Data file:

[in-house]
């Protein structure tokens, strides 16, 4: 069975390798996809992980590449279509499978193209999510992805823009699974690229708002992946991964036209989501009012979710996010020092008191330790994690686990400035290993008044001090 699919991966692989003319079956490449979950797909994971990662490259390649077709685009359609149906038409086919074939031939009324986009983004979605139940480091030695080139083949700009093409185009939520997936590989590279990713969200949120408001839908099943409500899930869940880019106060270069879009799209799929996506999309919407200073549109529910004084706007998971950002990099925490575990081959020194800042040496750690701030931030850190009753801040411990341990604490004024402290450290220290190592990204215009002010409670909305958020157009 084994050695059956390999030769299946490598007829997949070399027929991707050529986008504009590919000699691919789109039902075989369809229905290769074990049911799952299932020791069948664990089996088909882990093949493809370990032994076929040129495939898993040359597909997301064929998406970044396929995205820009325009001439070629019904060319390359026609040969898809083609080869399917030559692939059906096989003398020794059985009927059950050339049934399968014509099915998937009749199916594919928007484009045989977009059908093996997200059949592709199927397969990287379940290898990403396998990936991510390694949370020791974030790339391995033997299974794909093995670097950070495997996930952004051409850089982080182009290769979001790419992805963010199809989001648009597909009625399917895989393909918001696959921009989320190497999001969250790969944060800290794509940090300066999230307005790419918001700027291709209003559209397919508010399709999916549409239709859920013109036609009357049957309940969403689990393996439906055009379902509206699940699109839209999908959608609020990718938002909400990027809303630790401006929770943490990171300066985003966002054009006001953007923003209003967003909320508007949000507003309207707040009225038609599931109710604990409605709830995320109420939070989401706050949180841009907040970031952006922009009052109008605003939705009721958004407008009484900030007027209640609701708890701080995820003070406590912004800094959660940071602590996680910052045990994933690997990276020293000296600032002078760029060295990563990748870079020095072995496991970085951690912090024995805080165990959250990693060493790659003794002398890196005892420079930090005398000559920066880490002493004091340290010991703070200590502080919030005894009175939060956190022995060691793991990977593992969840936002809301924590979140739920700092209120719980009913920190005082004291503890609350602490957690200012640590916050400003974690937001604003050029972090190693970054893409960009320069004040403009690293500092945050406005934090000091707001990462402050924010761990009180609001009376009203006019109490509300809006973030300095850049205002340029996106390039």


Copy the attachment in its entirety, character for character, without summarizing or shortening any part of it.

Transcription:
[in-house]
């Protein structure tokens, strides 16, 4: 069975390798996809992980590449279509499978193209999510992805823009699974690229708002992946991964036209989501009012979710996010020092008191330790994690686990400035290993008044001090 699919991966692989003319079956490449979950797909994971990662490259390649077709685009359609149906038409086919074939031939009324986009983004979605139940480091030695080139083949700009093409185009939520997936590989590279990713969200949120408001839908099943409500899930869940880019106060270069879009799209799929996506999309919407200073549109529910004084706007998971950002990099925490575990081959020194800042040496750690701030931030850190009753801040411990341990604490004024402290450290220290190592990204215009002010409670909305958020157009 084994050695059956390999030769299946490598007829997949070399027929991707050529986008504009590919000699691919789109039902075989369809229905290769074990049911799952299932020791069948664990089996088909882990093949493809370990032994076929040129495939898993040359597909997301064929998406970044396929995205820009325009001439070629019904060319390359026609040969898809083609080869399917030559692939059906096989003398020794059985009927059950050339049934399968014509099915998937009749199916594919928007484009045989977009059908093996997200059949592709199927397969990287379940290898990403396998990936991510390694949370020791974030790339391995033997299974794909093995670097950070495997996930952004051409850089982080182009290769979001790419992805963010199809989001648009597909009625399917895989393909918001696959921009989320190497999001969250790969944060800290794509940090300066999230307005790419918001700027291709209003559209397919508010399709999916549409239709859920013109036609009357049957309940969403689990393996439906055009379902509206699940699109839209999908959608609020990718938002909400990027809303630790401006929770943490990171300066985003966002054009006001953007923003209003967003909320508007949000507003309207707040009225038609599931109710604990409605709830995320109420939070989401706050949180841009907040970031952006922009009052109008605003939705009721958004407008009484900030007027209640609701708890701080995820003070406590912004800094959660940071602590996680910052045990994933690997990276020293000296600032002078760029060295990563990748870079020095072995496991970085951690912090024995805080165990959250990693060493790659003794002398890196005892420079930090005398000559920066880490002493004091340290010991703070200590502080919030005894009175939060956190022995060691793991990977593992969840936002809301924590979140739920700092209120719980009913920190005082004291503890609350602490957690200012640590916050400003974690937001604003050029972090190693970054893409960009320069004040403009690293500092945050406005934090000091707001990462402050924010761990009180609001009376009203006019109490509300809006973030300095850049205002340029996106390039």